Album Reviews
Expert Reviews for the Newest Albums
in Rock, Alternative, Hip-Hop, EDM, and More

nonkeen – oddments of the gamble

on July 29, 2016, 12:00am
Release Date
July 29, 2016
R&S Records
digital, vinyl, cd

Less than half a year ago, German trio nonkeen put out the gamble, an album full of swirling, jazz-indebted compositions. Many attributed the album to Nils Frahm and pals, which in a sense is true; the trio comprises the hypnotic composer and two of his lifelong friends. But The Gamble revealed a far more complex reality than that line might suggest — and the music was far more complex than the early impressions of ambience. Their follow-up coming so quickly, and with a title implying leftovers, no less, left room for some concern, some fear that they were under-baking the follow-up. But then again, any band that’ll brand the leftover material from a debut album as a sophomore record called oddments of the gamble has an idea of what they’re doing.

Though, it’s not like oddments are the ones determined not to be good enough for the first record. If you believe their press release, the band apparently flipped a coin to determine which songs would make it onto the gamble, but were then still so happy with these “losers” that they decided to release them as a sequel. However, there is a sort of distinction between the two records, even if it’s being placed with hindsight and cognitive bias. While the gamble reached mystic atmosphere and engrossing seamlessness, this record delivers its dose of bliss through more push and pull. The musicians seem to be interacting with each other, rather than uniting as a sort of Voltron of jazz/post-rock/krautrock beauty.

Frahm, Frederic Gmeiner, and Sebastian Singwald have known each other since childhood, and their records this year are informed and at least partially reworked versions of pieces they’d first created in the ‘90s as kids. As such, things can feel a little fragmented, edges between more fully formed pieces and minute-long interludes of ambient wash left rough, but compelling. “kassettenkarussell” opens the record with 10 seconds of noise, perhaps something played backwards with the skipping percussive sound of tape flapping at the end of a reel. Time doesn’t work on oddments the way it does in the real world, stretched to strange lengths or thrown backwards.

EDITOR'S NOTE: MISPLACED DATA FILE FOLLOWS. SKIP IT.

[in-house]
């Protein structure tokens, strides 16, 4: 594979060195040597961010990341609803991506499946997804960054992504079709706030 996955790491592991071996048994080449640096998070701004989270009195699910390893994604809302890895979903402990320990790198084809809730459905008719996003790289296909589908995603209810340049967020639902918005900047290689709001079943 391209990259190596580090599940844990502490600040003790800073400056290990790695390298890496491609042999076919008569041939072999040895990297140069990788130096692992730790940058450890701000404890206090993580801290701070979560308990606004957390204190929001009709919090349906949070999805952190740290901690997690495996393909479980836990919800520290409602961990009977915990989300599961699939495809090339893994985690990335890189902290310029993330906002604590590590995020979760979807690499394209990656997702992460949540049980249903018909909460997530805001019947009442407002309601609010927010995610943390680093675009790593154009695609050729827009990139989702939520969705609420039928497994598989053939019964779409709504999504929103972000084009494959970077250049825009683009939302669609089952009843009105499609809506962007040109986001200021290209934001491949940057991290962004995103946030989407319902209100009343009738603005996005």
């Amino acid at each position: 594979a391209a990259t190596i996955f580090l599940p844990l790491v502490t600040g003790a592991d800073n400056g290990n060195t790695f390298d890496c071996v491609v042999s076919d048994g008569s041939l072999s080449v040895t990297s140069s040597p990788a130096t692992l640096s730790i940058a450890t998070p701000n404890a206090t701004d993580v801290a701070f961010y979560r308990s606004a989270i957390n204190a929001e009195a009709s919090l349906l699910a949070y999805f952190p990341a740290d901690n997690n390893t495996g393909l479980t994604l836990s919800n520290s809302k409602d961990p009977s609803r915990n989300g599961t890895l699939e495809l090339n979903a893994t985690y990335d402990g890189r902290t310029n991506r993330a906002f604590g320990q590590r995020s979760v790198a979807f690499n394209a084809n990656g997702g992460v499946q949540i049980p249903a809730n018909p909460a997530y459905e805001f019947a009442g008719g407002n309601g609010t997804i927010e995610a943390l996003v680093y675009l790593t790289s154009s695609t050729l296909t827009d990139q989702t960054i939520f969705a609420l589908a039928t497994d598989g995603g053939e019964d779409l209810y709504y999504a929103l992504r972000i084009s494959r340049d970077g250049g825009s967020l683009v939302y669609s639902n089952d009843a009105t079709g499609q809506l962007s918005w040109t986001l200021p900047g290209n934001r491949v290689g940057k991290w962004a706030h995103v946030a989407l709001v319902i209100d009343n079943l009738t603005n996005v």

After that initial burn, “kassettenkarussell” runs on a bobbing tom pattern, proggy synths, and bassy hum, interrupted by flashes of whistle. While they might not be working with time conventionally, they’re using their powers to please rather than obfuscate. Whether getting the body moving (as on the opener) or pushing it into a full-on float (the cloudy “happy juno” or the arpeggiating bliss of “back and forth”), they use their super abilities responsibly.

Balancing out those two halves — and, moreover, their many genre influences — will prove to be the key to nonkeen’s appeal. Fittingly, “diving platform” recalls another instrumental band familiar with that growth and process: Tortoise. After an open-air synth intro, jazz bass and reverberating percussion lock things into a subdued groove. The six-minute track flows by as one swaying epic, Frahm’s choppy waves of piano lapping up against the shore. Tortoise, though, are a quartet, able to shift more layers about over the course of a five-minute song to keep it interesting. As a trio, nonkeen can occasionally get stuck in their drones, but more often than not keep things interesting with nuanced alterations.

Elsewhere, “copy of crazy” shines, as it finally puts a spotlight solidly on the percussion, the piece (as with any good krautrock-indebted album) pushing things along throughout. “the journey of hello peter” builds from scribbles of purple organ to a slow-burning jam run by ringing cymbals and rubbery bass, bubbles of electronic noise cropping up in the margins.

The only weakness of oddments is the occasional breaks in the overall flow, moments where tracks fade away too soon or stretch on too long, or where a massive peak is dropped off immediately into a spacy low. But these breaks are infrequent, only jarring because of the comforting haze the record consistently meets. If nonkeen can produce two records this unified and strong by flipping a coin, just imagine what they’d be able to do intentionally picking material in a narrative arc.

Essential Tracks: “diving platform”, “copy of crazy”, and “the journey of hello peter”

1 comment